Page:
What a weekend!!
For the first time ever, a writer’s festival was held within an hours drive from my home. It was brilliant! There were author talks, panels on a huge variety of topics, book signings, a book store, and people – so many people. I saw people I haven’t seen for years, and I met new people, and we talked about all sorts of things, but above all, of course, we talked about writing.
There are far too many talks to discuss in this one post (especially as my muse is calling me to get back to working on my own stories!), so I’ll just mention two – ‘Living in a World of Fantasy’ with authors Tansy Raynor Roberts, Lian Tanner and Chris Foster, and ‘Tasmania, My Inspiration’ with all Tassie authors Heather Rose, Poppy Gee, Kate Gordon and Christina Booth
‘Living in a World of Fantasy’ was brilliant. Not only did we hear from the authors themselves and how much they live in their own fantasy worlds, but they gave amazing advice on writing when you have young children – As the mother of two chidren aged 9 and 5 (I think I have that right), Tansy Raynor Roberts gave some great tips – Respect your work, and teach your children to respect it. Your writing-work is just as important and valid as the work of a parent who leaves home every morning to work elsewhere, and also Balance! Tansy said she knew she had the balance wrong when her daughter started punching the laptop!!
I also learnt that Tansy was one of those responsible for starting the Andromeda Spaceways Inflight Magazine! I’m ashamed to admit I had no idea it was Australian – I thought it was an American publication (clearly I was half asleep when I looked at it!), but now I will definitely be sending my short stories their way. They recommended a great amount of authors to read, including Diana Wynne Jones – especially her book “The Tough Guide to Fantasy Land”. They gave advice on what to do when you get stuck.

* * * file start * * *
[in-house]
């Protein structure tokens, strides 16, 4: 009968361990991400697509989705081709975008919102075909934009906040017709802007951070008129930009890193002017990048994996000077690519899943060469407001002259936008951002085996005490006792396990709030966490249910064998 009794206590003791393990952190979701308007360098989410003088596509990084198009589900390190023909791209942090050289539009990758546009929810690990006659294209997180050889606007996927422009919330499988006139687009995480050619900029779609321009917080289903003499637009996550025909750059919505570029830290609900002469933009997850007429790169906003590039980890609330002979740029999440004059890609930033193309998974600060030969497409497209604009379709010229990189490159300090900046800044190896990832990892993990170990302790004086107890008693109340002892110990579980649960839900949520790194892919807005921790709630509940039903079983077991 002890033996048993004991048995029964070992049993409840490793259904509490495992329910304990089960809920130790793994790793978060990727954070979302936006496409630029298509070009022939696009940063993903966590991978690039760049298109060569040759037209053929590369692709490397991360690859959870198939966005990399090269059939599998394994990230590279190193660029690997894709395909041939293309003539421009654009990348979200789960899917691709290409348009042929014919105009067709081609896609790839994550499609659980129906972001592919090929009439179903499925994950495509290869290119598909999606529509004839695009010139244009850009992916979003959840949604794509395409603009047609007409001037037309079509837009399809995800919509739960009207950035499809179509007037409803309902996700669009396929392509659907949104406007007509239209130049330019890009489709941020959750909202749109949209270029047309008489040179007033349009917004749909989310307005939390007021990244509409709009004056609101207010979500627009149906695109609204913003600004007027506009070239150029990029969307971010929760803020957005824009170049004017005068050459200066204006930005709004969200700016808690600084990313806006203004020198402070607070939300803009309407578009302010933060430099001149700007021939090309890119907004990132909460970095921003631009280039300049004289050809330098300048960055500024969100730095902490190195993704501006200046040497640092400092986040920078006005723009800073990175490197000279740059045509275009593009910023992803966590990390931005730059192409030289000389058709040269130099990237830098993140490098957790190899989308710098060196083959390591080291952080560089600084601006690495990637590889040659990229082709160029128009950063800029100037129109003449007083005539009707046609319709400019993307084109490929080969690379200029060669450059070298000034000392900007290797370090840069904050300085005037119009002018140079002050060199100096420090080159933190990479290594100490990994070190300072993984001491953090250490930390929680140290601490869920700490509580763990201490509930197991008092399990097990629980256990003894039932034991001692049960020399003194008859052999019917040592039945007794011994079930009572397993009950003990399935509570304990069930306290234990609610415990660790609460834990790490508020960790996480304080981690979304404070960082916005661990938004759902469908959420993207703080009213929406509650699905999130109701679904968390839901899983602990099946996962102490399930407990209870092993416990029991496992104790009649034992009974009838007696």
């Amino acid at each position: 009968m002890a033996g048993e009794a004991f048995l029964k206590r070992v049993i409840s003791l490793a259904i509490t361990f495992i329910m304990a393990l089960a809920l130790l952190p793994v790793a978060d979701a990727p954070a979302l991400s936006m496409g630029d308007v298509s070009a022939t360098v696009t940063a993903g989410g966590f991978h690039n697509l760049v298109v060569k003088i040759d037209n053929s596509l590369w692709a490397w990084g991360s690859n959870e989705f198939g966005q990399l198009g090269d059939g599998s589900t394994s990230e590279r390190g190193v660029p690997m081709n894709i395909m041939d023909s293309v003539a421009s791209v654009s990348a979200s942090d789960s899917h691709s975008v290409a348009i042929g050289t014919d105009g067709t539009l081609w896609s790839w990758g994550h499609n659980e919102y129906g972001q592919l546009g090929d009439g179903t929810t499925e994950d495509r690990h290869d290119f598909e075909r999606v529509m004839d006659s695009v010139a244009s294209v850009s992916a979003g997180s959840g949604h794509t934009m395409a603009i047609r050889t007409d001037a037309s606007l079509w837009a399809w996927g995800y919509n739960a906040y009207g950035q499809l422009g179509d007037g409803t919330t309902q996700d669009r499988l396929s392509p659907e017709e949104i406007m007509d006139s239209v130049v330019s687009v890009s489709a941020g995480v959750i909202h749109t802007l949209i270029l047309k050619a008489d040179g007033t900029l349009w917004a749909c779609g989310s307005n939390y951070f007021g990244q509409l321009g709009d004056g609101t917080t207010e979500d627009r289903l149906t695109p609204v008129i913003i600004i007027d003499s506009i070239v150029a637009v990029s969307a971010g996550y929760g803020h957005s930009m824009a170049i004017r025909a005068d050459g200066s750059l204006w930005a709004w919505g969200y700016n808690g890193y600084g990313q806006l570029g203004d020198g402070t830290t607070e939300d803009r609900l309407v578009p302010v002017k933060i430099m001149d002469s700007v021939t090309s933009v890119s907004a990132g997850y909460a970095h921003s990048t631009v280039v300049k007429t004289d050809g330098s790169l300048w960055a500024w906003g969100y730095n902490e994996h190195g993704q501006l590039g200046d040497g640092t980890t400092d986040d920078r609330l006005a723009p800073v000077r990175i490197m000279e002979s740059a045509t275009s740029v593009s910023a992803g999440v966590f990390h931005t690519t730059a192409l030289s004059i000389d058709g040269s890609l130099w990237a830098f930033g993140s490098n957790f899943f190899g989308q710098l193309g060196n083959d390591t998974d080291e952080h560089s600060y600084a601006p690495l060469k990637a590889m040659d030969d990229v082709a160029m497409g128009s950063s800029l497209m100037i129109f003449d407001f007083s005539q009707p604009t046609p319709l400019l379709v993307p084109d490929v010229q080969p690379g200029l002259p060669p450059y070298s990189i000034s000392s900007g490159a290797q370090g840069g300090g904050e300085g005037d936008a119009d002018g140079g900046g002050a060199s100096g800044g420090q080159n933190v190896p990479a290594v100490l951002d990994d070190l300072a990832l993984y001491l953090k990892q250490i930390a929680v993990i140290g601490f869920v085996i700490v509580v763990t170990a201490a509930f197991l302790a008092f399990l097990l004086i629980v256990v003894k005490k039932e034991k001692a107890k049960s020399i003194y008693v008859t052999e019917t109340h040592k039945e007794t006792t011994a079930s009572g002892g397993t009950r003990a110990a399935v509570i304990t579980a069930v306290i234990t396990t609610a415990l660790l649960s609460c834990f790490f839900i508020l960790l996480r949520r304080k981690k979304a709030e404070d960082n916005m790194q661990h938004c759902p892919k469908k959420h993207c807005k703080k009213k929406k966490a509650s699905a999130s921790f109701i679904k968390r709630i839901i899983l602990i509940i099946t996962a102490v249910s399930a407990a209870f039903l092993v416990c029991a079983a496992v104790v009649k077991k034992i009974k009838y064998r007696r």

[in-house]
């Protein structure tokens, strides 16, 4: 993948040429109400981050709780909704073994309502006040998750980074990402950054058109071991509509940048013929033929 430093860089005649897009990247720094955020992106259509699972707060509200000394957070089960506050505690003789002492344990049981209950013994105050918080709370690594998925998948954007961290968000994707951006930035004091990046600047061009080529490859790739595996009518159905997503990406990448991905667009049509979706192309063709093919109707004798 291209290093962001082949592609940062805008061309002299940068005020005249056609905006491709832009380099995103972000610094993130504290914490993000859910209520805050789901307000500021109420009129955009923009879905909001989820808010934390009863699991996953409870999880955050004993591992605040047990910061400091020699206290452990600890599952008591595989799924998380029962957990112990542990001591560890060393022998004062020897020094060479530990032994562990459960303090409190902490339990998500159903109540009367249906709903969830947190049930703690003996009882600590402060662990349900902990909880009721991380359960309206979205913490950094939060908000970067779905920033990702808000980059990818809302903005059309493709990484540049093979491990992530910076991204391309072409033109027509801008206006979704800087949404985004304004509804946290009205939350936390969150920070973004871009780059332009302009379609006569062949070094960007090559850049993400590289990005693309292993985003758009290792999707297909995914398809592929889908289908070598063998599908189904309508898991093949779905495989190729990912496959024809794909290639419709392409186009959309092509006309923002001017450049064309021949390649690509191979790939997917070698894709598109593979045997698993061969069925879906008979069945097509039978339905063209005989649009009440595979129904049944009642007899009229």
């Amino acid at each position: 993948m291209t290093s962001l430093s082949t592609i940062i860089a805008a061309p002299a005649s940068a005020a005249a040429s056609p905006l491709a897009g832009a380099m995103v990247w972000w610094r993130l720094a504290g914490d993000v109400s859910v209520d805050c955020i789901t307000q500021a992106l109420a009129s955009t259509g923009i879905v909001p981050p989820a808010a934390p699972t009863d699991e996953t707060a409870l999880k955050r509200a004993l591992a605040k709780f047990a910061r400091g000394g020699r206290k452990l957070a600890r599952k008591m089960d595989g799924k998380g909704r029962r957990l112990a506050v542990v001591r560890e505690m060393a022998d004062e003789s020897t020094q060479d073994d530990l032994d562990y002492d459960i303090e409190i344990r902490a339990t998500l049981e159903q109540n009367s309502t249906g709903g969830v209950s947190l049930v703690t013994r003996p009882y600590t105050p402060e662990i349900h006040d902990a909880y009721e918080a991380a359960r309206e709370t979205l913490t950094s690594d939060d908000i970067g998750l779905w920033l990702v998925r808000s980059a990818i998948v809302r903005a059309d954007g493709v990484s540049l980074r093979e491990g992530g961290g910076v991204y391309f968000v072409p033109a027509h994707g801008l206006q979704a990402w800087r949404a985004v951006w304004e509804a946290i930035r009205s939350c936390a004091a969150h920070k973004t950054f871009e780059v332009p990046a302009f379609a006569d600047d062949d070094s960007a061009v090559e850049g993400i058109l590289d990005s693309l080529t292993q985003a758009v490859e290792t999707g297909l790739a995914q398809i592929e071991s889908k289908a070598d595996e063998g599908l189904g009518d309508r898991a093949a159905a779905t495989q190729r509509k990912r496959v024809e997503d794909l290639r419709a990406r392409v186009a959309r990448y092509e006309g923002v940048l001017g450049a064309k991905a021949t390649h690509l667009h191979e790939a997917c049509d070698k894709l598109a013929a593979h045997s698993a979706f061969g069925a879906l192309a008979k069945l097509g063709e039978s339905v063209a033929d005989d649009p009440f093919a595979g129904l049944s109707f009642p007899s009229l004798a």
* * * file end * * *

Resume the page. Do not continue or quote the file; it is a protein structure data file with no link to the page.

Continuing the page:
“Insert square brackets [something awesome goes here] and keep on writing.” Don’t let not knowing how to progress the story to the next scene, stop you from writing the next scene. (Did that even make sense? Sorry, my mind is a jumble at the minute – so much to think about, so much to write about…)
They talked of how limitations make the world more believable, and the story far more interesting. And the struggles when writing a series of having book one already published when you discover something has to happen in book three, but can’t because of circumstances explained in book one… and the challenge that imposes upon the author.
‘Tasmania: My Inspiration’ was a great source of inspiration to me. As the authors talked not only of location, and use of the landscape in their stories and as inspiration for their stories (as I used it myself in A Faery Dream), but also of the people who had inspired them, and the strange belief (perhaps not unique to us, but certainly steeped deep in our psyche) that Tasmania and Tasmanian’s are somewhat lesser, that we are not good enough to write stories, to publish stories, to succeed, I found myself reflecting back on how Tasmania seeps into my own writing. As my first published story, A Faery Dream is the one in which I found myself reflecting my favourite image of Tasmania on the page. I rarely use my home state as location, and when I have done it often feels forced, and yet Tasmania is an incredible landscape and backdrop, shown quite clearly by the range of stories told about this amazing place.
Well I’m not sure how clear this post has been today. My mind is still a whirl from the ideas and information I picked up over this amazing weekend. It was truly a brilliant event, and I have my fingers crossed they will hold another one next year!